The International Game Developers Association (IGDA) is “the largest non-profit membership organization in the world serving all individuals who create games.” With a focus on community, advocacy, and networking, I’ve been involved since late 2008 and have since become a lifetime member, part of the volunteer leadership, and their go-to-designer. I also served as art director of IGDA Perspectives for five years and named an MVP for my work.
The below describes the evolution of my work for the organization throughout the years.
My very first project for the IGDA was a one-off magazine prototype. With more than 40 pages, it was my first attempt at designing so many pages of content in a way that unified the overall publication (little did I know I would soon regularly design 20-some page magazine-style spreads for them on a monthly basis). Eventually the work moved from individual pieces to a branding refresh, revisited annually for major events.
Check out the cover of the magazine prototype from way back in 2009.
I also developed a logo for the effort, which combined the IGDA’s typeface with game controller elements.
Later, I was invited to design a few covers for their Game Writers Special Interest Group publication.
Soon a branding refresh was born, which was a joint effort between myself and the talented Jack Bogdan. He created the new “swirl,” and I consulted on the font and implemented the look across the organization. We very carefully settled on a free-to-use font so that members could update their own materials as needed. The updated colors and shape still retained enough similarity to the old logo as to be recognizable, but it was a clear improvement on the original.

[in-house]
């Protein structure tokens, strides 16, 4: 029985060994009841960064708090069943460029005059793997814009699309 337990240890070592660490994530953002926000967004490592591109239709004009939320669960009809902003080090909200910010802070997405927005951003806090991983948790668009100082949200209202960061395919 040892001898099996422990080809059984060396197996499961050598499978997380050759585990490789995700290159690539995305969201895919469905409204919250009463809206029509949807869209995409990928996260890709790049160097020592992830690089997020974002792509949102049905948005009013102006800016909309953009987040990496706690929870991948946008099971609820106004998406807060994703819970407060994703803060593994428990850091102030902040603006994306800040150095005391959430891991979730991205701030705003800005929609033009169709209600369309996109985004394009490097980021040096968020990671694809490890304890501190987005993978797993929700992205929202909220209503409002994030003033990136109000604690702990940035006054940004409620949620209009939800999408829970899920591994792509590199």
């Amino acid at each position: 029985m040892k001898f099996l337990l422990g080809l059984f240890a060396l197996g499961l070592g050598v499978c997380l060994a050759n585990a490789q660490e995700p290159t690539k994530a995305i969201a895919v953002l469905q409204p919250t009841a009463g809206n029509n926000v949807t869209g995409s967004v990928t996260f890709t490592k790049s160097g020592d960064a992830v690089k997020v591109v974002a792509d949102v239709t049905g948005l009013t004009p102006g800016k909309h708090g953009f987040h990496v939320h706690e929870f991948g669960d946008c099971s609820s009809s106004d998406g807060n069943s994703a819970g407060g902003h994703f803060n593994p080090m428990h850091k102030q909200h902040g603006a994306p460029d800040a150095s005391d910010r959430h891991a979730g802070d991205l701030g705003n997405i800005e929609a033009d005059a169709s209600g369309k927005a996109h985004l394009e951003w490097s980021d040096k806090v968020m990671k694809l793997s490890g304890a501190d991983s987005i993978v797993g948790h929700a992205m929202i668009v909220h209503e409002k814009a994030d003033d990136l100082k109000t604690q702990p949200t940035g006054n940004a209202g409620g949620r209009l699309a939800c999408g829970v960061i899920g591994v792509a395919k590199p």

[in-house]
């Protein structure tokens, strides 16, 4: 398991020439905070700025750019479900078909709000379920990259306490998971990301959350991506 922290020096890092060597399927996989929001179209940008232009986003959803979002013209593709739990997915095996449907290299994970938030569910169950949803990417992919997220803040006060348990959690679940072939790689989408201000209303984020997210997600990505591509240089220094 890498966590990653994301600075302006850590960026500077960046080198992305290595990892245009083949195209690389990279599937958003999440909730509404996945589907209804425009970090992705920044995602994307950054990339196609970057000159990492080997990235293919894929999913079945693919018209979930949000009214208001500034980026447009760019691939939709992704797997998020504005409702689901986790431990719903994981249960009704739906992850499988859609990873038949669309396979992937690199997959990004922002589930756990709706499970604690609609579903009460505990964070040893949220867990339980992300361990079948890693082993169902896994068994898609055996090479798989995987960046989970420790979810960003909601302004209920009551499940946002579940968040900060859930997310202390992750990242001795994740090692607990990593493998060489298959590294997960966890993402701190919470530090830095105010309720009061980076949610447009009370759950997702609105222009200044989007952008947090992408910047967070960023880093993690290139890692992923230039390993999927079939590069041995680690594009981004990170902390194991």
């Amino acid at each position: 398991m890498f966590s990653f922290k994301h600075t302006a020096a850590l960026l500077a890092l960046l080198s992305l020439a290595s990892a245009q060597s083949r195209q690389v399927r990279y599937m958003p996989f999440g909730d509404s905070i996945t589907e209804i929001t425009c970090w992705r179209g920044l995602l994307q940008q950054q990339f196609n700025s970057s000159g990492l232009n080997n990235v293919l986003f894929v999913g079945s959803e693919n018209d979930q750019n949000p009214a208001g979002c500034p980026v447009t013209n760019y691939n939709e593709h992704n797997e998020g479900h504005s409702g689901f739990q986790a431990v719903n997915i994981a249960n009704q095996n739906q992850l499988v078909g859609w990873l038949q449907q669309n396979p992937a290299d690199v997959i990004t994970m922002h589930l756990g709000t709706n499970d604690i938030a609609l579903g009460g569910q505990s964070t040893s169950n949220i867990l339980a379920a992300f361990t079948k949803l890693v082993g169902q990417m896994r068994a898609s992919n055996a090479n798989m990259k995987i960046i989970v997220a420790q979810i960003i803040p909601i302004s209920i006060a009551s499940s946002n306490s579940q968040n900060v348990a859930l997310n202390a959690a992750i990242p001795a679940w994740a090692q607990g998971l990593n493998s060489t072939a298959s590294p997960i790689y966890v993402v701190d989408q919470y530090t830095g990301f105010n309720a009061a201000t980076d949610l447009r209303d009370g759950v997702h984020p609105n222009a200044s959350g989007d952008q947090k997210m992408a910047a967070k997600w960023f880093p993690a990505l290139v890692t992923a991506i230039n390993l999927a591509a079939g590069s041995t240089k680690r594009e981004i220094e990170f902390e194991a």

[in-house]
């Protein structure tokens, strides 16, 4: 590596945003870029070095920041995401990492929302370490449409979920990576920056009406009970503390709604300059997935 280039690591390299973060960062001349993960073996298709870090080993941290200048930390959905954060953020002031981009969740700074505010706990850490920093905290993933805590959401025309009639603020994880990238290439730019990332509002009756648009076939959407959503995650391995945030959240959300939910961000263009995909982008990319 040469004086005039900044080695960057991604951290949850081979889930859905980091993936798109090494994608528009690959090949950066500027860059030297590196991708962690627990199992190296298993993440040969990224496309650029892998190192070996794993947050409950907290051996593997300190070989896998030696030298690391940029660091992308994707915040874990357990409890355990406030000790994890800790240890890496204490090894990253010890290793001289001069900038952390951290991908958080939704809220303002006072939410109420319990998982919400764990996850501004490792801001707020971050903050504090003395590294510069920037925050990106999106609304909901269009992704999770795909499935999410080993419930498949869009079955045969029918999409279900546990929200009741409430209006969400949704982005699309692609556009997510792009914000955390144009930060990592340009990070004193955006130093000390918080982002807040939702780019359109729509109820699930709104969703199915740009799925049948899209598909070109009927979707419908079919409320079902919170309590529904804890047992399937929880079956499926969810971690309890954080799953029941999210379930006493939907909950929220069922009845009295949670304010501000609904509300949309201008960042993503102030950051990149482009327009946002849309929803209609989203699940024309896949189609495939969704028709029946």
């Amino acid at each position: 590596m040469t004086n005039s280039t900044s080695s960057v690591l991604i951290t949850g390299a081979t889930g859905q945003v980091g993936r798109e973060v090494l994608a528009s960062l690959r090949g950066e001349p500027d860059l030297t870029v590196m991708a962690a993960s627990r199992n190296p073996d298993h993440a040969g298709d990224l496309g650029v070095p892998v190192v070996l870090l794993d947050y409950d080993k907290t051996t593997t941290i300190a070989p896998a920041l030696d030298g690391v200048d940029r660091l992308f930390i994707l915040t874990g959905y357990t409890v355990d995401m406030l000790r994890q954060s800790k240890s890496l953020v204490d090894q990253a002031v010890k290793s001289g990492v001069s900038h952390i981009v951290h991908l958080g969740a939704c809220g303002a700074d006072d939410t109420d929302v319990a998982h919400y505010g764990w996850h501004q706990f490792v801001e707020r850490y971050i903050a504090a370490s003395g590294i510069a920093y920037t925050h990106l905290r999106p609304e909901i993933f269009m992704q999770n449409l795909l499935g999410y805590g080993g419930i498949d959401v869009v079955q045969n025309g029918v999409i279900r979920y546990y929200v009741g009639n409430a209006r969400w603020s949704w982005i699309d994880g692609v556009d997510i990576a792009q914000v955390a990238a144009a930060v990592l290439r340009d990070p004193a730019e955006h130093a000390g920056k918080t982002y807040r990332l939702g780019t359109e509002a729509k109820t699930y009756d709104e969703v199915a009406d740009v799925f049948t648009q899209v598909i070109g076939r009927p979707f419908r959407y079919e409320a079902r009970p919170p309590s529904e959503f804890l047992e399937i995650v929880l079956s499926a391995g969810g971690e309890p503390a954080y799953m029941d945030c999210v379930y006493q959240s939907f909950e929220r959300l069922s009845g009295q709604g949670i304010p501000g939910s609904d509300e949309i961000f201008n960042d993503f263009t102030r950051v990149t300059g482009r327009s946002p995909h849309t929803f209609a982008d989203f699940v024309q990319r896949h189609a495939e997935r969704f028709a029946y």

Following the logo update, it was very easy to make the organization’s visual materials more cohesive and appealing. I lead us into an era of tech-themed glow effects, like on the membership brochure cover.
Here, members were the focus for a membership renewal push.
Most recently, we settled on a fresh, clean look for the organization that didn’t rely so heavily on dark, moody colors and flashy effects.
This piece combined elements for a special celebration of the organization’s 20th anniversary.
Finally, this is the most recent banner from the board of directors election cycle. The old dot map has come back into play while keeping things vibrant and alive.